New PMB Faculty Member Benjamin Blackman

October 19, 2015

Research on the evolution of plant developmental responses to changing environments

Benjamin BlackmanBy Karyn Houston
Plant & Microbial Biology

On January 1, 2016, Benjamin Blackman joined the faculty of the Department of Plant and Microbial Biology as assistant professor.

Blackman received his Bachelor of Science in Biological Sciences at Stanford, and he worked there for two more years as a technician investigating the genetics of skeletal evolution in threespine stickleback. He then completed his doctorate in evolutionary biology and ecology at Indiana University, Bloomington. His PhD studies examined the evolution of developmental timing during sunflower domestication and adaptation. 

Ben then received a NSF postdoctoral fellowship to research the genetic basis of habitat adaptation in the monkeyflowers (Mimulus) at Duke University and UC Berkeley. In Fall 2012, Ben joined the faculty of the Department of Biology at University of Virginia as an Assistant Professor. There, he continued to pursue genetic and ecological studies of local adaptation in the regulation of flowering by environmental signals in both of his study systems. Ben also initiated new projects on solar tracking and ancient DNA genomics in sunflower.

Why did you come to UC Berkeley?

monkeyflowers“Having spent a great deal of time in the Bay Area over the years, I have always imagined returning. It is a wonderful place that I love for many reasons, and I am really thrilled to come back, particularly since I will be joining the amazing academic community at Berkeley.

"I am very excited to be coming to a place with so many strong plant and evolutionary biology groups with whom my lab and I can interact. Plus, the many natural populations of sunflowers and monkeyflowers nearby will open up new fieldwork opportunities that would have been far more challenging to explore from the East Coast.”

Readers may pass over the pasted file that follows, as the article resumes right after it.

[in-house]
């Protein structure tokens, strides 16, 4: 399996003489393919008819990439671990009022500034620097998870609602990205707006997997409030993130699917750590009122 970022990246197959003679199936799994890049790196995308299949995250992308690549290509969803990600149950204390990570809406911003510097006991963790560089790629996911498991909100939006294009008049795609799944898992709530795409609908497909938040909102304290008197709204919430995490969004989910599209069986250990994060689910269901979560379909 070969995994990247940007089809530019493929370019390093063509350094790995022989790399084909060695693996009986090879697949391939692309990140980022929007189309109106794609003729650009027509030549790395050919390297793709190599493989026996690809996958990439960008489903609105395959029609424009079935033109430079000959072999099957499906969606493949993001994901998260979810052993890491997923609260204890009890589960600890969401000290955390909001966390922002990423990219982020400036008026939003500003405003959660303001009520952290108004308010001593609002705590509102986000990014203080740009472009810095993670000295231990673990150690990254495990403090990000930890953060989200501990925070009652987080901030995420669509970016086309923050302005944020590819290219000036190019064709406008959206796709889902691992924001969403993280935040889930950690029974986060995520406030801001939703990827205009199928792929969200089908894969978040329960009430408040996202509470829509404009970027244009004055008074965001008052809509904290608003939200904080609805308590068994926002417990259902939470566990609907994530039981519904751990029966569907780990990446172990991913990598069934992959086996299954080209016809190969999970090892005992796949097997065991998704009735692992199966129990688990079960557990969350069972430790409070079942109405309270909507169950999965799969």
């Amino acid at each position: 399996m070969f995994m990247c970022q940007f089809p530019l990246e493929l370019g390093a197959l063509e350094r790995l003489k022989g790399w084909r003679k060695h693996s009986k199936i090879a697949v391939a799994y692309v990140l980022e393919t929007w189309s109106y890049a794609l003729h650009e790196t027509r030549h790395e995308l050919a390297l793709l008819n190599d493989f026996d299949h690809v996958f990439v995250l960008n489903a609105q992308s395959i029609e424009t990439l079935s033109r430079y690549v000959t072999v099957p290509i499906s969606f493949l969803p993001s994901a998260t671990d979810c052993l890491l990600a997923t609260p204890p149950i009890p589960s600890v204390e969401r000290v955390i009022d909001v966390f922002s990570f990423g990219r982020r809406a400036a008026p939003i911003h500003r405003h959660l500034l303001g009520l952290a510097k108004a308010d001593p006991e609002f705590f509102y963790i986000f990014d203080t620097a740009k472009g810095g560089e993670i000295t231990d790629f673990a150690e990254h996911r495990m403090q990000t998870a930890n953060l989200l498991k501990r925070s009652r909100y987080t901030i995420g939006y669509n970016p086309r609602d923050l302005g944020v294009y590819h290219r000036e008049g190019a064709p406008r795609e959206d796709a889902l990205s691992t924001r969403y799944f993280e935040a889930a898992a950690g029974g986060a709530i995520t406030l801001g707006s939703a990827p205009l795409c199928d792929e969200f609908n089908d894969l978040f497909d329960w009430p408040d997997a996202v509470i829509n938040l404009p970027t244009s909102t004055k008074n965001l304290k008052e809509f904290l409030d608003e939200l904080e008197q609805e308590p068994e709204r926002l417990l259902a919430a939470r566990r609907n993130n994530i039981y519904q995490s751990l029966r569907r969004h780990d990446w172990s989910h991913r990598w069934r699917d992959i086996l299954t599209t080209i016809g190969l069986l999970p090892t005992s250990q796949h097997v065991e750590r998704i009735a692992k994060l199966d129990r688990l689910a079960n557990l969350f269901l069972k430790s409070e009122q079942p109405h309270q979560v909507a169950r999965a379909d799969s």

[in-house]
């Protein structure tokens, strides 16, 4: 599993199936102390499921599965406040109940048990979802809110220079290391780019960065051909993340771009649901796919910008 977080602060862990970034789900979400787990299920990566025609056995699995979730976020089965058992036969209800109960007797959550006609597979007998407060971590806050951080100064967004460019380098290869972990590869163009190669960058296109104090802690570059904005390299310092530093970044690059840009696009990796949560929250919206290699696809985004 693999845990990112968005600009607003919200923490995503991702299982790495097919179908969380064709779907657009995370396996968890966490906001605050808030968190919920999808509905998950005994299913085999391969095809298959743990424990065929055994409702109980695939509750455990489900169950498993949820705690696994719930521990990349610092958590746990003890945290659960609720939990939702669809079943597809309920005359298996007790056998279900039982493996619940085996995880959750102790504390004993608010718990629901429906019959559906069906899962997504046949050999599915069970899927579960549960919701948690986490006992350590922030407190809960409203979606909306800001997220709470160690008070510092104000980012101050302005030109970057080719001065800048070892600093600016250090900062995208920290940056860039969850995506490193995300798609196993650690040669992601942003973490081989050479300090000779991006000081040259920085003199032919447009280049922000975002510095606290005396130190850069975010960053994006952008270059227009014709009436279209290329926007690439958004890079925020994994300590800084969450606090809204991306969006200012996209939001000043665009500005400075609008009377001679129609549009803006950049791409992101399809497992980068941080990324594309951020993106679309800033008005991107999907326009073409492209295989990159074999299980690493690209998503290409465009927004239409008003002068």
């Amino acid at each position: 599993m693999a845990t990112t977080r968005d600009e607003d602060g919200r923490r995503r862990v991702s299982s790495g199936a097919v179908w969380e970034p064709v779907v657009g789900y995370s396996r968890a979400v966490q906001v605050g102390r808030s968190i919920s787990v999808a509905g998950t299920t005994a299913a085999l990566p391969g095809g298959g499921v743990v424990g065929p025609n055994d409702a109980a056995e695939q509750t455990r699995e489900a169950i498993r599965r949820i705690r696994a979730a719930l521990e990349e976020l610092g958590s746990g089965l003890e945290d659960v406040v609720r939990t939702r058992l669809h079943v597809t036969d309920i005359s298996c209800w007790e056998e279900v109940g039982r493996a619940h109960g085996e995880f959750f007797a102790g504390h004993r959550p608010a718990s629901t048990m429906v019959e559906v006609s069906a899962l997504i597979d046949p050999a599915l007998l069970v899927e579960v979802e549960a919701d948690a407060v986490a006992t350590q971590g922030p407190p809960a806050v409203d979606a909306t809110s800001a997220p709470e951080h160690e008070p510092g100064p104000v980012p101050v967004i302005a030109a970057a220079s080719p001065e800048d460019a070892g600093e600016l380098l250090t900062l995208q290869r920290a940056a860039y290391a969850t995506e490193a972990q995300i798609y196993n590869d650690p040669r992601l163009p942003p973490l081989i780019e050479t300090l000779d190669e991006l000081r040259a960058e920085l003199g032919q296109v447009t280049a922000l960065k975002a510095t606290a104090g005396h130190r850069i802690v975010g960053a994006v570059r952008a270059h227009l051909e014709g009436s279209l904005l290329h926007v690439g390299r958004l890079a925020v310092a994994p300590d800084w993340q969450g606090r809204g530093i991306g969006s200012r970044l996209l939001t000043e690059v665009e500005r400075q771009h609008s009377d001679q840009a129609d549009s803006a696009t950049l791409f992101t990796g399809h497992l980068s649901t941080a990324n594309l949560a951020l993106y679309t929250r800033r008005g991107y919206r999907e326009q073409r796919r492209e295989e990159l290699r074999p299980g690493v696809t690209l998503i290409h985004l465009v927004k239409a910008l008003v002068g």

What is your research focus?

“My research seeks to understand how plant development and its ability to respond to changing environmental conditions evolve. We take a combination of molecular, genomic and field approaches to connect genes to traits and ecology, and in doing so we aim to address fundamental questions about the genetics of adaptation, the evolution of development, and mechanisms of gene-environment interaction.

"We study two unabashedly charismatic plant groups—sunflower and monkeyflower—because they each have fascinating patterns of natural variation to investigate and because both systems are also equipped with excellent genetic and genomic tools. They allow us to ask great questions like how and why do sunflowers stems track the position of the sun, how was sunflower transformed over time by Native American farmers from a bushy small-seeded plant into a staple crop with a single large head and large seeds, and how do different populations of the same species thrive in dramatically different seasonal climates?

Current members of the Blackman lab include:

  • Graduate Student Ray Watson (University of Virginia)
  • Postdoc Nic Kooyers (Washington University in St. Louis)
  • Postdoc Srinidhi Holalu (Texas A&M University)
  • Postdoc Karen Barnard-Kubow (University of Virginia)

Blackman's PMB profile: